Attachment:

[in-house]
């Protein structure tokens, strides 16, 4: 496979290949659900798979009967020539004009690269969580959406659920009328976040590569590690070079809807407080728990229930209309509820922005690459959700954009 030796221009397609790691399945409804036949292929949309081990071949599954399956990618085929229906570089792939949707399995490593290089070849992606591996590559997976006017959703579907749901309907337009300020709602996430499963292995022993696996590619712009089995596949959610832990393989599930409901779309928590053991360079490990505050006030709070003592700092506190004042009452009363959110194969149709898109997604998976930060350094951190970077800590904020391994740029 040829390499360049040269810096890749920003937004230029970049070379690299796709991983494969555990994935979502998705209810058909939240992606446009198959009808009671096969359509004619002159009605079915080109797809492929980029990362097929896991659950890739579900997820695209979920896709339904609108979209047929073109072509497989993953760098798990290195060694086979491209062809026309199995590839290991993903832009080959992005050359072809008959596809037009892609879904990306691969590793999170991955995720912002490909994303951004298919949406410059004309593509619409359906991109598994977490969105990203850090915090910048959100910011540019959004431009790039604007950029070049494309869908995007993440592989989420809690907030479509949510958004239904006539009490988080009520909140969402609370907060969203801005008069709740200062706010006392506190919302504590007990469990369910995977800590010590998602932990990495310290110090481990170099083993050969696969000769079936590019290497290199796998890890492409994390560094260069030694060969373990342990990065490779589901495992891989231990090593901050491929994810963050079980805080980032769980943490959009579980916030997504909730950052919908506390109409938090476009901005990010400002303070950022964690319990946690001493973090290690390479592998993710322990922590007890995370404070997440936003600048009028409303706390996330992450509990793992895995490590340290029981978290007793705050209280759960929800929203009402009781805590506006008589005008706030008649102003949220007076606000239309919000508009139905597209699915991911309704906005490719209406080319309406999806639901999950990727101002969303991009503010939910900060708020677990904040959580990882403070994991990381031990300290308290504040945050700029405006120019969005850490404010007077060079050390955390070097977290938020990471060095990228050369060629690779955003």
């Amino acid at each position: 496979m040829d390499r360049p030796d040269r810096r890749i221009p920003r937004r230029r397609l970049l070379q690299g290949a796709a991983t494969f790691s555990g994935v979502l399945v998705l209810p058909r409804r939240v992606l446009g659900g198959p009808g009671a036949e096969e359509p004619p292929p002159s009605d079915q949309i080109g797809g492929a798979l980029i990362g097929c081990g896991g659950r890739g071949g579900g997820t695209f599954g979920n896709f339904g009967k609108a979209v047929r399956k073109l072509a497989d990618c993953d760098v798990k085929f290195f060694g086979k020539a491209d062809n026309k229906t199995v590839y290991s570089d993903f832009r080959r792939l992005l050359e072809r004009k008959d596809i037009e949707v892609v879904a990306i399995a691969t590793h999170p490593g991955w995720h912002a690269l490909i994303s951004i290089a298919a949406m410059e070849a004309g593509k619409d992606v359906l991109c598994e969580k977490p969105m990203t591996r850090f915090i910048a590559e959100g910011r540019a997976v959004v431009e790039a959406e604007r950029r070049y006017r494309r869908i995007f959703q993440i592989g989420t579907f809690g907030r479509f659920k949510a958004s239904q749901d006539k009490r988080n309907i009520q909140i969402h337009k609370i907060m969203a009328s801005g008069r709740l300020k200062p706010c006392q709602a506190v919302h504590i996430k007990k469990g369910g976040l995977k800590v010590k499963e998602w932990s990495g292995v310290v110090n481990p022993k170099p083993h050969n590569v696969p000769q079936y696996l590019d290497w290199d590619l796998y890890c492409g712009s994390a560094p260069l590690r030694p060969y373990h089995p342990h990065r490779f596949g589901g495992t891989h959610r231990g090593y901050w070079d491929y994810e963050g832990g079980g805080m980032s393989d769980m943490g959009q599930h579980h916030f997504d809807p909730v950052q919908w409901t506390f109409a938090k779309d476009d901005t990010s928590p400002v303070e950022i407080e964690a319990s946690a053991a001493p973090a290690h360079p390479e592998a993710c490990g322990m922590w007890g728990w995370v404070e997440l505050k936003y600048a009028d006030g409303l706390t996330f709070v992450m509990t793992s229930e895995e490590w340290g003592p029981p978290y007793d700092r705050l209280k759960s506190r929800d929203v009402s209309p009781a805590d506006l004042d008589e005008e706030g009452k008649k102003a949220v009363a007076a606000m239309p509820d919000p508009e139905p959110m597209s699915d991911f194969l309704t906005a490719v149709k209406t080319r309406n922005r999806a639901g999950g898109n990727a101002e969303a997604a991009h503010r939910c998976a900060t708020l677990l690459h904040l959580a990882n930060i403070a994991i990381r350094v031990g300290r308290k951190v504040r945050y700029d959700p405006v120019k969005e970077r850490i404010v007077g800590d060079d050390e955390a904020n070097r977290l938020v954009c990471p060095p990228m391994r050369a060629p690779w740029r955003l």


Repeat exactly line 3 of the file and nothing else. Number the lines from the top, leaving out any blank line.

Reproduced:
């Amino acid at each position: 496979m040829d390499r360049p030796d040269r810096r890749i221009p920003r937004r230029r397609l970049l070379q690299g290949a796709a991983t494969f790691s555990g994935v979502l399945v998705l209810p058909r409804r939240v992606l446009g659900g198959p009808g009671a036949e096969e359509p004619p292929p002159s009605d079915q949309i080109g797809g492929a798979l980029i990362g097929c081990g896991g659950r890739g071949g579900g997820t695209f599954g979920n896709f339904g009967k609108a979209v047929r399956k073109l072509a497989d990618c993953d760098v798990k085929f290195f060694g086979k020539a491209d062809n026309k229906t199995v590839y290991s570089d993903f832009r080959r792939l992005l050359e072809r004009k008959d596809i037009e949707v892609v879904a990306i399995a691969t590793h999170p490593g991955w995720h912002a690269l490909i994303s951004i290089a298919a949406m410059e070849a004309g593509k619409d992606v359906l991109c598994e969580k977490p969105m990203t591996r850090f915090i910048a590559e959100g910011r540019a997976v959004v431009e790039a959406e604007r950029r070049y006017r494309r869908i995007f959703q993440i592989g989420t579907f809690g907030r479509f659920k949510a958004s239904q749901d006539k009490r988080n309907i009520q909140i969402h337009k609370i907060m969203a009328s801005g008069r709740l300020k200062p706010c006392q709602a506190v919302h504590i996430k007990k469990g369910g976040l995977k800590v010590k499963e998602w932990s990495g292995v310290v110090n481990p022993k170099p083993h050969n590569v696969p000769q079936y696996l590019d290497w290199d590619l796998y890890c492409g712009s994390a560094p260069l590690r030694p060969y373990h089995p342990h990065r490779f596949g589901g495992t891989h959610r231990g090593y901050w070079d491929y994810e963050g832990g079980g805080m980032s393989d769980m943490g959009q599930h579980h916030f997504d809807p909730v950052q919908w409901t506390f109409a938090k779309d476009d901005t990010s928590p400002v303070e950022i407080e964690a319990s946690a053991a001493p973090a290690h360079p390479e592998a993710c490990g322990m922590w007890g728990w995370v404070e997440l505050k936003y600048a009028d006030g409303l706390t996330f709070v992450m509990t793992s229930e895995e490590w340290g003592p029981p978290y007793d700092r705050l209280k759960s506190r929800d929203v009402s209309p009781a805590d506006l004042d008589e005008e706030g009452k008649k102003a949220v009363a007076a606000m239309p509820d919000p508009e139905p959110m597209s699915d991911f194969l309704t906005a490719v149709k209406t080319r309406n922005r999806a639901g999950g898109n990727a101002e969303a997604a991009h503010r939910c998976a900060t708020l677990l690459h904040l959580a990882n930060i403070a994991i990381r350094v031990g300290r308290k951190v504040r945050y700029d959700p405006v120019k969005e970077r850490i404010v007077g800590d060079d050390e955390a904020n070097r977290l938020v954009c990471p060095p990228m391994r050369a060629p690779w740029r955003l």